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cake, cake, and mini cake

I should just learn to accept that it is okay to purchase a cake. But not yet.

It’s really hard for me to bake in someone else’s house, mainly because their kitchen isn’t outfitted the way mine is, but also because I need to dominate in the kitchen – no room for yackity yack, please get out of my way.

Today’s endeavor involved two cakes that will be traveling with us. The first: lemon lemon with lemon cake. The second: chocolate with chocolate and chocolate cake. If the second cake was not for Jeremy’s grandma, I might have gotten a lot more interesting with the flavors, but the Darlings like their chocolate straight up. Not the most sophisticated, but certainly doable.

The recipe I have for the lemon cake base makes a lot because I only have 9×2 pans. I like the 9×3’s they have at school. So we had enough batter for a mini 6-inch. I made all of the components for the cake and then packed them up since it makes more sense to assemble it at Elena’s place. I wanted to test it out though in mini form, so I made the 6-inch version with limoncello simple syrup, lemon curd, and lemon buttercream. It’s cute.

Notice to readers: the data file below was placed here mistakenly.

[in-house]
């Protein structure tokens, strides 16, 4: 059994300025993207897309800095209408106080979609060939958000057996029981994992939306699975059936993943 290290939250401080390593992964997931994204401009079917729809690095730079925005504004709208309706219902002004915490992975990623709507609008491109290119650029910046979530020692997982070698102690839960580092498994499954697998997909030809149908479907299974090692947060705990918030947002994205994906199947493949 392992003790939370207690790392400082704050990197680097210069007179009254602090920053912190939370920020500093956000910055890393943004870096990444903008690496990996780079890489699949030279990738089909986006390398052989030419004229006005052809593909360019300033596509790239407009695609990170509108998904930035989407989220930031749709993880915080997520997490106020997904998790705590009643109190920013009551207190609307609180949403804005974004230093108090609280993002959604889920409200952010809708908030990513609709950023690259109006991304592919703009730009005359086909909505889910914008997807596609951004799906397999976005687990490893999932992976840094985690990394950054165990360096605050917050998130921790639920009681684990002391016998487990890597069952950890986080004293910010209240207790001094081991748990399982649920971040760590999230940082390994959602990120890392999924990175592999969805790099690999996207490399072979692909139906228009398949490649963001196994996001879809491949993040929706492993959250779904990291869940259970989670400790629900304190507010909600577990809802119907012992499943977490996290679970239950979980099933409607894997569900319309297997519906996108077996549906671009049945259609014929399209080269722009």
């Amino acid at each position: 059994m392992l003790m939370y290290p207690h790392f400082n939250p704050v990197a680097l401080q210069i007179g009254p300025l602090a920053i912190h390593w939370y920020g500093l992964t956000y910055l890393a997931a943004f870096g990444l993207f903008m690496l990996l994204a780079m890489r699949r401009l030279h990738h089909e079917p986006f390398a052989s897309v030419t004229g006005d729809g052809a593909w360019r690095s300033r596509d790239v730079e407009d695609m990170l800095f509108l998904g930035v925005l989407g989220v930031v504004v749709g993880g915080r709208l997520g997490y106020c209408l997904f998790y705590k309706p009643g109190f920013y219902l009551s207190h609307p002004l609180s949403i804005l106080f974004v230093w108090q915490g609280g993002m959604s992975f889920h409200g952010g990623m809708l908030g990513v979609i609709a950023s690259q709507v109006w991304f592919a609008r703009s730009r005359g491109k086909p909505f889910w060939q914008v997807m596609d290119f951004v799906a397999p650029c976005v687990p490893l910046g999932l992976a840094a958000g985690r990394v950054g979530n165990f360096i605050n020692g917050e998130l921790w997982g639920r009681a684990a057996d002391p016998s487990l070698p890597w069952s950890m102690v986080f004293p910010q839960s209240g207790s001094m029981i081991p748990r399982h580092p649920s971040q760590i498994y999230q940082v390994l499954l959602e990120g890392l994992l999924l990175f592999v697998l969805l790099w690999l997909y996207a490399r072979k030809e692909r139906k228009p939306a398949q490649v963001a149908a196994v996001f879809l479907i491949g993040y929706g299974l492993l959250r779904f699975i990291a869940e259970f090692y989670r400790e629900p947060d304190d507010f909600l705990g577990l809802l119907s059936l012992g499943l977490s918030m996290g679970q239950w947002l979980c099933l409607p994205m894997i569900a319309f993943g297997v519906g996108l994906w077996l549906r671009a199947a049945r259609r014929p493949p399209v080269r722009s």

mini lemony lemon cake

I decorated the top with orange and lemon zest, candied lemon slices, and some spun lemon sugar. Jeremy got to try the first bite when he got home and gave it a thumbs up. I love lemon curd and the recipe I have is nice and tart! *pucker*

in cross-section

The second cake was a little uninspired, just because I find chocolate to be a tad dull. But Jeremy assured me that Grandma would go nuts over this. It’s chocolate base with Grand Marnier simple syrup, dark chocolate ganache, and chocolate buttercream.

ganache layer #3

crumb coat

I assembled it at home because there won’t be time when we arrive.

little chocolate flowers and chocolate twigs

I hope it transports well.

And finally, neat little trick I read about and tried tonight. In making those two (three) cakes, I used 55 eggs and 44 of those were egg whites. What do you do with 44 egg yolks? I could have tried making those nifty egg yolk raviolis that Kell made for her dad’s birthday, but I had neither the pasta maker nor the time. I beat them with a little sugar and then divvied them up in ice cube trays and froze them. They’re a sticky gooey mess, but when I pried each one out, I set it on a baking sheet and refroze them.

each cube is one egg yolk

Next I popped them all into a ziploc and stored them in the freezer. Egg storage is a big deal in pastries because so many recipes require uneven amounts of whites and yolks. I hate to waste food. In class, we store all yolks or all whites in large tupperwares for the next class to use because classes are always going on in that classroom. We measure eggs in weight too. Whites will freeze, no problem. Yolks are a problem because they become spongy. So the solution is to add a little sugar or salt – depending on if you intend to use them for sweet or savory recipes – and then beat the yolks and freeze. Usually 1 tablespoon is equal to one large egg yolk. They say 1.5 tsp of sugar for every 4 yolks, or 1/8 tsp salt for every 4 yolks. Nifty!

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